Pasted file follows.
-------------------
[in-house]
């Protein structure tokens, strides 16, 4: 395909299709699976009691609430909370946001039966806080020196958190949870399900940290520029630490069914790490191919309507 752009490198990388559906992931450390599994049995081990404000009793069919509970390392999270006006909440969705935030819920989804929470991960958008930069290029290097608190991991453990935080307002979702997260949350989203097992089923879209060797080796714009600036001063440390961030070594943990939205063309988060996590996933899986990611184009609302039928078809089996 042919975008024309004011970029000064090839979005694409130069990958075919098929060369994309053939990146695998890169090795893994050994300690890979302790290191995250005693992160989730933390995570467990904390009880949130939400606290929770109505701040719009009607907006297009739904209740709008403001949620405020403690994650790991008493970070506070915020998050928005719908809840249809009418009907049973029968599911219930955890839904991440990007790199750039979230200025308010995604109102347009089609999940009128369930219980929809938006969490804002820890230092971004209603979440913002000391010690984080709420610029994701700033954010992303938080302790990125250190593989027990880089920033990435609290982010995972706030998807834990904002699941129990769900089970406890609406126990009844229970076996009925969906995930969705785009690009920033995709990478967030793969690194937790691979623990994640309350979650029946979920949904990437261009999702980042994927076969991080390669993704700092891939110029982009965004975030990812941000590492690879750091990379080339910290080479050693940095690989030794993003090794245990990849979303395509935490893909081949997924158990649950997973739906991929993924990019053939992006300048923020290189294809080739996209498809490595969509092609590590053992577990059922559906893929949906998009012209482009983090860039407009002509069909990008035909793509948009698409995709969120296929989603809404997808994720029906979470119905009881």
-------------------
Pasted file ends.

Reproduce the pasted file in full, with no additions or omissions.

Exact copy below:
[in-house]
């Protein structure tokens, strides 16, 4: 395909299709699976009691609430909370946001039966806080020196958190949870399900940290520029630490069914790490191919309507 752009490198990388559906992931450390599994049995081990404000009793069919509970390392999270006006909440969705935030819920989804929470991960958008930069290029290097608190991991453990935080307002979702997260949350989203097992089923879209060797080796714009600036001063440390961030070594943990939205063309988060996590996933899986990611184009609302039928078809089996 042919975008024309004011970029000064090839979005694409130069990958075919098929060369994309053939990146695998890169090795893994050994300690890979302790290191995250005693992160989730933390995570467990904390009880949130939400606290929770109505701040719009009607907006297009739904209740709008403001949620405020403690994650790991008493970070506070915020998050928005719908809840249809009418009907049973029968599911219930955890839904991440990007790199750039979230200025308010995604109102347009089609999940009128369930219980929809938006969490804002820890230092971004209603979440913002000391010690984080709420610029994701700033954010992303938080302790990125250190593989027990880089920033990435609290982010995972706030998807834990904002699941129990769900089970406890609406126990009844229970076996009925969906995930969705785009690009920033995709990478967030793969690194937790691979623990994640309350979650029946979920949904990437261009999702980042994927076969991080390669993704700092891939110029982009965004975030990812941000590492690879750091990379080339910290080479050693940095690989030794993003090794245990990849979303395509935490893909081949997924158990649950997973739906991929993924990019053939992006300048923020290189294809080739996209498809490595969509092609590590053992577990059922559906893929949906998009012209482009983090860039407009002509069909990008035909793509948009698409995709969120296929989603809404997808994720029906979470119905009881």